From the moment I could comprehend words during my childhood, I vividly remember my father always calling my sister and I “the beta people.” I never really thought much about it, I just attributed the name to my sister Tatenda’s chain of academic successes over those in her class. She would scoop first position throughout her primary education. Did my father call us the beta people because of our natural abilities? Was it something he wished to be instilled in us?
Since then, this family doctrine manifested in us coming top and getting recognition in all aspects we were involved in. This identity, of being called beta (also known as Hanzu), made me work extra hard in school, extracurricular activities, and in the society I come from, only because I wanted to dissociate my totem from failure.
Where we come from, that is Africa, we believe in totems. Totems are basically animals to which a certain tribe resorts for identity. Legend has it that the reason why we have totems was so that animals could be preserved and not become extinct. This owing to the reason that one is not allowed to eat his or her totem animal. An unending debate on the plausibility of this explanation still stands. This however does not affect our totem animal, hanzu, the flying ant. When it comes out, it is ubiquitous and populates the whole sky.
Apparently little is said about our totem due to its small stature. It tends to be forgotten and not mentioned, as it should be, at times stimulating the laughing center in people’s brains as they are used to having big animals as totems. That probably makes you wonder, dear reader, why my own father graciously carried himself around as the “beta person,” when in fact he meant a flying ant, very small in stature compared to other animals used as totems, such as the lion, buffalo, and wildebeest. Do the characteristics “small” and “not worth the mention” refer to the Hanzu people?
The Beta-Hanzu people come from the eastern region of Zimbabwe, a place that begins in the ranges of the Inyangani Mountains, reaching to the low lying areas of Bocha. The flying ant itself manifests in many aspects of our personalities and overall being. My sister is an intellectual, fun, and she lights up the room with her presence. Just like the flying ant, which we see only during the rainy season and which is believed to bring the much awaited rains which mark an end to hunger and bring delight to the farmers.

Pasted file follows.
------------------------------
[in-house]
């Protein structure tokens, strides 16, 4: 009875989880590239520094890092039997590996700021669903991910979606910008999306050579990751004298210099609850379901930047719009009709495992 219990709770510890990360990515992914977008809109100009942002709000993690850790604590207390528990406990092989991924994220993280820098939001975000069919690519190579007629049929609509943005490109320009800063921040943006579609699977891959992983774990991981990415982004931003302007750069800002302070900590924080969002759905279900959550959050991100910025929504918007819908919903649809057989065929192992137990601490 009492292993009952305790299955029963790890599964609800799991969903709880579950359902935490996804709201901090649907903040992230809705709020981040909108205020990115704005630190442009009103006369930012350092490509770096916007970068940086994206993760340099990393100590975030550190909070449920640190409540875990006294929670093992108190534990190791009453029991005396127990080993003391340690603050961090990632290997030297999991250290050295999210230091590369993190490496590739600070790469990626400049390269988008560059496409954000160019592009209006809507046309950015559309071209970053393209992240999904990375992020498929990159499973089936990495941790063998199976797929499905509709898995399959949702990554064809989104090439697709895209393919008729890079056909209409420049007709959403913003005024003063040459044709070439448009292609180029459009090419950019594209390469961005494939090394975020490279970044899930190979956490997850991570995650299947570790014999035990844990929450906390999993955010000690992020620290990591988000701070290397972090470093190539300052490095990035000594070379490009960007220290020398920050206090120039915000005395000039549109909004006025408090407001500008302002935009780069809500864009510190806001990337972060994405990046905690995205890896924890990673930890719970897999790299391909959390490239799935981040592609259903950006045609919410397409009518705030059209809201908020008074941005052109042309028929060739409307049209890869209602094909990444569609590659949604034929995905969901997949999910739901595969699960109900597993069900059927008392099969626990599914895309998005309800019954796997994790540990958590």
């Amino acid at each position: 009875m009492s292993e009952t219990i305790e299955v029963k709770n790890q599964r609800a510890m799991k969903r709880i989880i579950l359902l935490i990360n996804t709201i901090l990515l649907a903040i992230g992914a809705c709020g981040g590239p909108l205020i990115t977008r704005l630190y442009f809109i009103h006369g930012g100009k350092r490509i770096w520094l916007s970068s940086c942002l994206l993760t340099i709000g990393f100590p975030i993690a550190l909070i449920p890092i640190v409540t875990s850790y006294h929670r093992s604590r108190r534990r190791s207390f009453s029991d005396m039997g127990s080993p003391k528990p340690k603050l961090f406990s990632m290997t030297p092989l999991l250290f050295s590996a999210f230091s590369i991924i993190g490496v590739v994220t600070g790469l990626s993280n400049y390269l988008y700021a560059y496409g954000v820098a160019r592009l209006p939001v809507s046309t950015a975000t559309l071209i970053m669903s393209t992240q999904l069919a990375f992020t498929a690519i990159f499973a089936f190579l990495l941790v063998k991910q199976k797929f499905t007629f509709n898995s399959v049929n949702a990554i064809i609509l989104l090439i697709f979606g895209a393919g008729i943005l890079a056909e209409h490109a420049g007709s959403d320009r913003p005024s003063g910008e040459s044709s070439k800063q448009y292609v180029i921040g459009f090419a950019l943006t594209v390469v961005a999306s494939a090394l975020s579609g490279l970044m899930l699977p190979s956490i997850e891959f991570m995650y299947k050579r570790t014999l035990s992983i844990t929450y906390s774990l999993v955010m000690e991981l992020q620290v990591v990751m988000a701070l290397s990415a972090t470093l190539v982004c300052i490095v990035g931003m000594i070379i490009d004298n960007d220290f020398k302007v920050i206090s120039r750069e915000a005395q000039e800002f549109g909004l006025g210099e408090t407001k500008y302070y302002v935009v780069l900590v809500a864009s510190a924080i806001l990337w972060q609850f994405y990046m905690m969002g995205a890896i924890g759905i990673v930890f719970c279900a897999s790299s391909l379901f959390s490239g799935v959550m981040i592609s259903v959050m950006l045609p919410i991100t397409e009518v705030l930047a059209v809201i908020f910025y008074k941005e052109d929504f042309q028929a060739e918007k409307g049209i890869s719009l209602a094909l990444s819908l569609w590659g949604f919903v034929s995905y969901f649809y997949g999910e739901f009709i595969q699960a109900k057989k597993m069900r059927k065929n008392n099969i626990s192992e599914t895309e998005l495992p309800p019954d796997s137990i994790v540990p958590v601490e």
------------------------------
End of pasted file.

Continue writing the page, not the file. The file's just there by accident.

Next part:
The flying ants appear in the company of termites, signifying delicacy and need for nature to protect the precious creature. I’ve often heard my sister Tatenda’s friends saying, after a long attempt at trying to figure out anything and failing to do so, that all they would need is a pinch of her ideas! She is thus always surrounding herself with a big support system of friends. When the ants come out to fly their wings are easily pluckable and can fall off with a strong wind, which is why the Hanzu people are believed to be very gentle, humble, and peace loving, which is one of my personality traits. The molehill, which is their fortress, is made of clay: a very rich source of iron. This is a challenge I give to myself everyday: wherever I am, people in my proximity should benefit from the association I have with them.
It has become fashionable for people to have their totem animals rendered as huge portraits in their houses, with statues in front of their gates, as well as the name of the creature printed on their car license plates. The women belonging to the shumba (lion) tribe delight in calling themselves Amasibanda. Those of the mhofu (wildebeest) tribe favor Achihera, with a lot of glamorous associations coming with their titles. Have I ever seen a house with a portrait of a flying ant? No. Have I seen the Amadhliwayos (women of the Hanzu tribe ) confidently introduce themselves by their totemic identity? The answer is the same. Because of the stigma emanating from the malice that comes out of people’s mouths whenever they hear of the flying ant as a totem, the beauty of the tribe gets flattened, and the true reality and capability of the beta people is obscured.
In this context, as a family, we defy the odds. Because of my sister’s socializing prowess and extrovertedness, her presence commands every room that she enters. On the other hand, I am very fond of conversations that enrich the mind, and from these enriching experiences I manage to talk my way into the minds of great, influential people who actually sit down to listen when I speak. This has resulted in finding myself having a consultative seat at an international medical students conference (I study medicine) and just enjoying being given the chance to advise at forums which call for people with highly esteemed personalities and achievements. All of this is because we were told that we are the better people.
To my fellow beta people mediocrity is a “mindset problem” which, as a tribe, we should transform from. We are of great value and prowess, made out of the finest raw materials of creation. The evidence of our existence is felt everywhere, hence the sky is the beginning!
24 December, 2022